More civil people are also twice as likely to be seen as leaders. They are more liked and trusted.

So how do you, as a leader, demonstrate that respect for others is at the heart of civility?

“It’s important that we connect first and then lead,” says Porath. “Use warmth first. You want to set that tone because warmth is primary. People judge you first on warmth.”

Interested in testing how civil you are? Porath encourages a little objectivity since we notoriously miss how our behavior affects others. So, you might ask a few friends. Or, try the assessment on her website.

Christine Porath spoke at the Conferences for Women breakout session, Mastering Civility: A Manifesto for Life. Listen to the session.

Posted in Speaker Articles, Success & Leadership

How to Be an Inclusive Communicator: 12 Tips from Vernā Meyers

Vernā Meyers

Communication is easy—if you’re talking to yourself, says Vernā Meyers, bestselling author, TED speaker, and Vice President for Inclusion Strategy at Netflix.

But when it involves other people, it can be a good deal less easy—especially for those seeking to be inclusive communicators.

So here are 12 tips from Meyers that can help:

  1. Being an inclusive communicator is not a mistake-free process. Connecting is not about perfection. It’s about connection. If you are creating inclusion, you also have to be in the game of embarrassment and vulnerability. But it is also rich with opportunity and relationship and perspective expanding.
  2. Be open and ask open-ended questions. For example, don’t ask, “Are you from Asia?” Instead, try: “Tell me more about your background and experience.” Or: “Let me share who I am and then invite you to share who you are.”
  3. Don’t make assumptions. Treat people as individuals. You want to know that they have group identities. You want to know that they have certain proclivities or customs or cultures and so forth. But you don’t want to assume that each individual is some stereotypical representation of their group.
  4. Stop pretending that you know. One of the most inclusive skills is to assume you don’t know everything, to become humble and thoughtful about where your blind spots are.
  5. Apologize when you make mistakes and don’t use them as an excuse not to engage further.
  6. Small moves matter. Say hello, smile at them. Say thank you, especially to the people who are not the ones who are above you. And get people’s names right. Work on it. It makes a difference.
  7. Expand your dance card. “Diversity is about being invited to the party; inclusion is about being asked to dance,” says Meyers. So look around the dance floor and see who’s on the wall and invite them to the middle of the floor.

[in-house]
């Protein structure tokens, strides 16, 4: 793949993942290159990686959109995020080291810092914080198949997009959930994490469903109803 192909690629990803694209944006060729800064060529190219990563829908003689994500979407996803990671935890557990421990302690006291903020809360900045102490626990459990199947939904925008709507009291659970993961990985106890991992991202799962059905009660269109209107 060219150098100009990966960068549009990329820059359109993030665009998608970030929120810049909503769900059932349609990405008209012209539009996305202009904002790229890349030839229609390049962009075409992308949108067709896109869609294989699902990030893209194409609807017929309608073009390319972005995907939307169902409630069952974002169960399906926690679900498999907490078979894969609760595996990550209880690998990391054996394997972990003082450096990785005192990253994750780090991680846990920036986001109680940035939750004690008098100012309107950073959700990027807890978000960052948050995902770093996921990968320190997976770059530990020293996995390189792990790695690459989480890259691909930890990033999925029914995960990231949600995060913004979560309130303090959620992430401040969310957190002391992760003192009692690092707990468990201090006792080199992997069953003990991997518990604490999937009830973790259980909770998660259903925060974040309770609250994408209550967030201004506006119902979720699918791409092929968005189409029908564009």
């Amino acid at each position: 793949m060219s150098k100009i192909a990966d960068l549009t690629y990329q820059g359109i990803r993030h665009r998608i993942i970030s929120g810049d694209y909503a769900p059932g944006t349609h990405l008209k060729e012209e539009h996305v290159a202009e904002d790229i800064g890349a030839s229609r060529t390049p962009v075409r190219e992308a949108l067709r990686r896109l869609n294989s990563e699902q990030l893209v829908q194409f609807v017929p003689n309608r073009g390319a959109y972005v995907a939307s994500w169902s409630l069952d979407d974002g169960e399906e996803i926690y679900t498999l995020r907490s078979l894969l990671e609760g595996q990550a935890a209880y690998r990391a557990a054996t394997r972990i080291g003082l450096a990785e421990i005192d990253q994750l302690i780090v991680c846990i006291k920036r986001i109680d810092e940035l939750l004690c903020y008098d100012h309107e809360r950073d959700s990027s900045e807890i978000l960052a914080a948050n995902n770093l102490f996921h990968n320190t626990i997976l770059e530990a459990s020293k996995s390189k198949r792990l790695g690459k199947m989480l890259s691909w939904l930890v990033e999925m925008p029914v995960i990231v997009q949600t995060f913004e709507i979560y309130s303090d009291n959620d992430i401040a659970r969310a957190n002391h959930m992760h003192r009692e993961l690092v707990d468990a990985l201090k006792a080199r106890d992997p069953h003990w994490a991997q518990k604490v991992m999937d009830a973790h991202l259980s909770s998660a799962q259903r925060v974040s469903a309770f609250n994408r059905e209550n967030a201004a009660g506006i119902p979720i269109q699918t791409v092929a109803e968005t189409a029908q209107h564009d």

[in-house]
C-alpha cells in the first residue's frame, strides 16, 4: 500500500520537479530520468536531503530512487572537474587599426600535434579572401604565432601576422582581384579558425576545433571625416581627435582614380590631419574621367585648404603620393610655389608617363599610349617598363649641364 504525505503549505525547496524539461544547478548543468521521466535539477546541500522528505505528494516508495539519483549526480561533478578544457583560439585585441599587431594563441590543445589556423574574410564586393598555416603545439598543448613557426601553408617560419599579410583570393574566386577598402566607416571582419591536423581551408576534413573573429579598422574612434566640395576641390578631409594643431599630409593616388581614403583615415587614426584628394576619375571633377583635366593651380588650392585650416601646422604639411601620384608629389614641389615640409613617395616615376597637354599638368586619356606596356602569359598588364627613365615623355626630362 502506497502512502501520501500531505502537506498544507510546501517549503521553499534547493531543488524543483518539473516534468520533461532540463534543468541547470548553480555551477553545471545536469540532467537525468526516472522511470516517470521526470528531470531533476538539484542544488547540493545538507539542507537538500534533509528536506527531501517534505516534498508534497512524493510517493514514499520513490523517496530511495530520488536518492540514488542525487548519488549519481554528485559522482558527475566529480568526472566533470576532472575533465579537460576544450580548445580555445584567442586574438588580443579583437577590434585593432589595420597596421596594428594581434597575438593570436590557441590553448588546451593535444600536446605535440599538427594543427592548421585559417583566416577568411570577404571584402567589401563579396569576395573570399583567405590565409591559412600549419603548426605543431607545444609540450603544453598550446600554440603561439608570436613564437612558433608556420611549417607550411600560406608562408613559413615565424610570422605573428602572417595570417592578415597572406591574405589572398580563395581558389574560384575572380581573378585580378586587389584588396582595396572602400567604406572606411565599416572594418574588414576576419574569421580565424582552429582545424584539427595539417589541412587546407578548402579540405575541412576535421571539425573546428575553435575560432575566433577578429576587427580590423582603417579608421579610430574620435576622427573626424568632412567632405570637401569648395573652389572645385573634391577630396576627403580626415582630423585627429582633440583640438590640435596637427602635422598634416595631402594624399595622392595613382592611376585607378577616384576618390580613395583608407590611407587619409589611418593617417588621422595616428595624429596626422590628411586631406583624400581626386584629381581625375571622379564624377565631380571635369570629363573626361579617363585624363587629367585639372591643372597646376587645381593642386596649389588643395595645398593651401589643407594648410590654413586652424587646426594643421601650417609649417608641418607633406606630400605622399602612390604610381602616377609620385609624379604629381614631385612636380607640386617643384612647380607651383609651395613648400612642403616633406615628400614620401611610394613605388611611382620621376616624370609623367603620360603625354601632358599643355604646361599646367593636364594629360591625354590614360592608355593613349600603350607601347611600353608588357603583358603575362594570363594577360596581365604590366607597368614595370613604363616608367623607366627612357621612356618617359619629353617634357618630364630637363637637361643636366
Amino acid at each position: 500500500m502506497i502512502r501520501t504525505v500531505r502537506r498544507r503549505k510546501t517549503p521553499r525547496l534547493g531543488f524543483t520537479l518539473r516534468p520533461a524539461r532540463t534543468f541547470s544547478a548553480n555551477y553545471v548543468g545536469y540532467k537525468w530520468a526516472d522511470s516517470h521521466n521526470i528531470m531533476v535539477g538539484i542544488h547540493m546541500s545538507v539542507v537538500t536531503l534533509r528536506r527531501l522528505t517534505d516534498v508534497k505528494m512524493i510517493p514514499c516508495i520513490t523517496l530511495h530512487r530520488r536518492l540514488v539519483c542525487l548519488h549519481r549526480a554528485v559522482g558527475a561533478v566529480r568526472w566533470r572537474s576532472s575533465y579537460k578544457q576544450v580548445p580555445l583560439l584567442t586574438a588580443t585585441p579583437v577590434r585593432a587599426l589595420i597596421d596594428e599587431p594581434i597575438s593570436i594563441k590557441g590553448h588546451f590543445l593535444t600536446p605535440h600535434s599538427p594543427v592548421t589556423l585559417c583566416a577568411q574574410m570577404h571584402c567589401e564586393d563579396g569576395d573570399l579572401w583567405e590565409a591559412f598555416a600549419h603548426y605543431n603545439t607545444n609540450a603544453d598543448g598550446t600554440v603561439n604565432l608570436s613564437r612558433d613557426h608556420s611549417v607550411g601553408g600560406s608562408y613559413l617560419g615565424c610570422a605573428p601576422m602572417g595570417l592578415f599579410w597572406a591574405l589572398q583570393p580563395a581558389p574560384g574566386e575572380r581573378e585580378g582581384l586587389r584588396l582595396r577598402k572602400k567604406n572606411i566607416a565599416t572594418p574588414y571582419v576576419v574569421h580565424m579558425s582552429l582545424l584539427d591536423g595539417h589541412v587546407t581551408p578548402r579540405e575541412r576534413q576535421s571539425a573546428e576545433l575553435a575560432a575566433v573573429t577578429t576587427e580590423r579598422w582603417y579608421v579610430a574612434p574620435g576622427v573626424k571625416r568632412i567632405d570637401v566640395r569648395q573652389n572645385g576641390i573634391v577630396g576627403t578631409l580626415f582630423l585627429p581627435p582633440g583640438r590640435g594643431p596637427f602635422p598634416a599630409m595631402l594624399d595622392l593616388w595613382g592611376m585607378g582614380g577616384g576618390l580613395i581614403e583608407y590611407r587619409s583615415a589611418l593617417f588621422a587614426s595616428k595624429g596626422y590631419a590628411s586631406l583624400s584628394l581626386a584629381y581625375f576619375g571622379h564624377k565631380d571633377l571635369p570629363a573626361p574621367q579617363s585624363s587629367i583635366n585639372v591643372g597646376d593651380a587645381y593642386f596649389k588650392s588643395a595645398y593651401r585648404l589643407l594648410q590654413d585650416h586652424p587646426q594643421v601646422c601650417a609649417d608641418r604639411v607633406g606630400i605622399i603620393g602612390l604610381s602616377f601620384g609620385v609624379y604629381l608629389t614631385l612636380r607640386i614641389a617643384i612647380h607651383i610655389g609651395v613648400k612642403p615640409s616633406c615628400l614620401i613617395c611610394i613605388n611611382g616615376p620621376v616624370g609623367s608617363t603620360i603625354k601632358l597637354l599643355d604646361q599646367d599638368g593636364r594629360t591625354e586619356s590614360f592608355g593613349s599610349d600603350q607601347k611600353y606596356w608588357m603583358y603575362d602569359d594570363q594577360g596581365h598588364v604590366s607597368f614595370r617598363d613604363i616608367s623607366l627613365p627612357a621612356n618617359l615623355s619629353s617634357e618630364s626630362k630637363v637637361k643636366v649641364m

8. Learn unthreatening ways to solicit views. For example, what do you think about this? How could we do this differently?
  9. Share information about how to access resources. That’s the only way that you can make sure that your biases are not corrupting your decisions.
  10. Know your own culture and the culture of others. When you do this work to be inclusive around communication, you’re saying: What are the specific cultural lenses that I have, and how have they shaped the world for me and my interpretation of others? So, you’ve got to say, what is my culture telling me about the way I’m communicating and the way other people communicate?
  11. That means to get everyone to participate, you might need to use a variety of strategies, recognizing that some people will speak, but only if you ask them; some people want to know that you’re going to ask them to speak; some people will always find it terrifying; and some people might want to communicate by email after a meeting.

Vernā Meyers spoke at the Massachusetts Conference for Women in the session: Inclusive Communication: How to Go from Well-Meaning to Well-Doing. Listen to the entire session.

Posted in Speaker Articles, Communication Skills, Diversity, Equity & Inclusion

What to Do When You’re Chronically Underpaid | That’s A Good Question

Indian business woman in deep thought looking away from laptop

Welcome to the first episode of “That’s A Good Question,” a new segment in which our host Celeste Headlee teams up with an expert to answer YOUR real-life work-life questions.

In this episode, our listener realizes she is being paid less than her colleagues for the same work, with the same experience. Should she demand a raise? Throw in the towel? Take a road trip?

Listen in to find out what we uncover with Celeste’s sage interrogation and real-word advice from Bentley law lecturer Kiana Pierre-Louis.